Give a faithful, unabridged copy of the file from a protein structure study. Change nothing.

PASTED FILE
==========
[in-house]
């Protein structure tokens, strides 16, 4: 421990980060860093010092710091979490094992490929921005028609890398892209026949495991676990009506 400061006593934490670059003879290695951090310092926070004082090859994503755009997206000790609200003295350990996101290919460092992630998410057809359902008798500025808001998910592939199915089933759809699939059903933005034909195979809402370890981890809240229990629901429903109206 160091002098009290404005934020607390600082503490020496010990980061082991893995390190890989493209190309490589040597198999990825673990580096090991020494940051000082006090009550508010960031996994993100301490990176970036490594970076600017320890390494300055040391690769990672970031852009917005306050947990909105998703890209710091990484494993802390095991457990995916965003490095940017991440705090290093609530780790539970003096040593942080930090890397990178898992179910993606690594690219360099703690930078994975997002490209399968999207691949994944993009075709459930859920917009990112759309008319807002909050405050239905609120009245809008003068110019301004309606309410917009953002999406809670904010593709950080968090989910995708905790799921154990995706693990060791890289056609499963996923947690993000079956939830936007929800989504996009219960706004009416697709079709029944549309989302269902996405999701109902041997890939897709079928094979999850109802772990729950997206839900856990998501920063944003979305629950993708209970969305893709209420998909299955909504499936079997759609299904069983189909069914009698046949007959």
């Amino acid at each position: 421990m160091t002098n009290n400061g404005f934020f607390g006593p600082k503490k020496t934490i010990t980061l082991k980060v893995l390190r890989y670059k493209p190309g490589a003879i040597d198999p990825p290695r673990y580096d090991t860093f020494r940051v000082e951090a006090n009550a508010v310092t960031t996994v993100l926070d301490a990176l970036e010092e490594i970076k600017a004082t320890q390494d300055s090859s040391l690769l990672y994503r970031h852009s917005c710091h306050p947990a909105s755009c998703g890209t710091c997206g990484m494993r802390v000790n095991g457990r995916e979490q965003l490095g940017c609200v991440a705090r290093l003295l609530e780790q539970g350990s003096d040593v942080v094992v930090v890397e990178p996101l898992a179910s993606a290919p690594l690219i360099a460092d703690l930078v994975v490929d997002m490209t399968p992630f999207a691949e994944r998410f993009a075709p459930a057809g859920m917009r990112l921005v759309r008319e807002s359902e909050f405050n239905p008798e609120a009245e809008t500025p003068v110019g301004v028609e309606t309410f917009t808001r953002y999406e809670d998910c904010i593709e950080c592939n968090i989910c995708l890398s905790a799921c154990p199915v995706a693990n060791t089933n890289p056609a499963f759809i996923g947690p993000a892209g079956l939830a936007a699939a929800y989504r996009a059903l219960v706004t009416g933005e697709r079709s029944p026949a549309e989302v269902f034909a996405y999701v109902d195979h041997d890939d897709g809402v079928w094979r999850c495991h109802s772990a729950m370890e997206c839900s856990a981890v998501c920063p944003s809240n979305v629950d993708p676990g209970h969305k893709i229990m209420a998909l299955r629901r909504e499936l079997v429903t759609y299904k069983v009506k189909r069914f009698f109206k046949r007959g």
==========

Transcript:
[in-house]
């Protein structure tokens, strides 16, 4: 421990980060860093010092710091979490094992490929921005028609890398892209026949495991676990009506 400061006593934490670059003879290695951090310092926070004082090859994503755009997206000790609200003295350990996101290919460092992630998410057809359902008798500025808001998910592939199915089933759809699939059903933005034909195979809402370890981890809240229990629901429903109206 160091002098009290404005934020607390600082503490020496010990980061082991893995390190890989493209190309490589040597198999990825673990580096090991020494940051000082006090009550508010960031996994993100301490990176970036490594970076600017320890390494300055040391690769990672970031852009917005306050947990909105998703890209710091990484494993802390095991457990995916965003490095940017991440705090290093609530780790539970003096040593942080930090890397990178898992179910993606690594690219360099703690930078994975997002490209399968999207691949994944993009075709459930859920917009990112759309008319807002909050405050239905609120009245809008003068110019301004309606309410917009953002999406809670904010593709950080968090989910995708905790799921154990995706693990060791890289056609499963996923947690993000079956939830936007929800989504996009219960706004009416697709079709029944549309989302269902996405999701109902041997890939897709079928094979999850109802772990729950997206839900856990998501920063944003979305629950993708209970969305893709209420998909299955909504499936079997759609299904069983189909069914009698046949007959």
């Amino acid at each position: 421990m160091t002098n009290n400061g404005f934020f607390g006593p600082k503490k020496t934490i010990t980061l082991k980060v893995l390190r890989y670059k493209p190309g490589a003879i040597d198999p990825p290695r673990y580096d090991t860093f020494r940051v000082e951090a006090n009550a508010v310092t960031t996994v993100l926070d301490a990176l970036e010092e490594i970076k600017a004082t320890q390494d300055s090859s040391l690769l990672y994503r970031h852009s917005c710091h306050p947990a909105s755009c998703g890209t710091c997206g990484m494993r802390v000790n095991g457990r995916e979490q965003l490095g940017c609200v991440a705090r290093l003295l609530e780790q539970g350990s003096d040593v942080v094992v930090v890397e990178p996101l898992a179910s993606a290919p690594l690219i360099a460092d703690l930078v994975v490929d997002m490209t399968p992630f999207a691949e994944r998410f993009a075709p459930a057809g859920m917009r990112l921005v759309r008319e807002s359902e909050f405050n239905p008798e609120a009245e809008t500025p003068v110019g301004v028609e309606t309410f917009t808001r953002y999406e809670d998910c904010i593709e950080c592939n968090i989910c995708l890398s905790a799921c154990p199915v995706a693990n060791t089933n890289p056609a499963f759809i996923g947690p993000a892209g079956l939830a936007a699939a929800y989504r996009a059903l219960v706004t009416g933005e697709r079709s029944p026949a549309e989302v269902f034909a996405y999701v109902d195979h041997d890939d897709g809402v079928w094979r999850c495991h109802s772990a729950m370890e997206c839900s856990a981890v998501c920063p944003s809240n979305v629950d993708p676990g209970h969305k893709i229990m209420a998909l299955r629901r909504e499936l079997v429903t759609y299904k069983v009506k189909r069914f009698f109206k046949r007959g």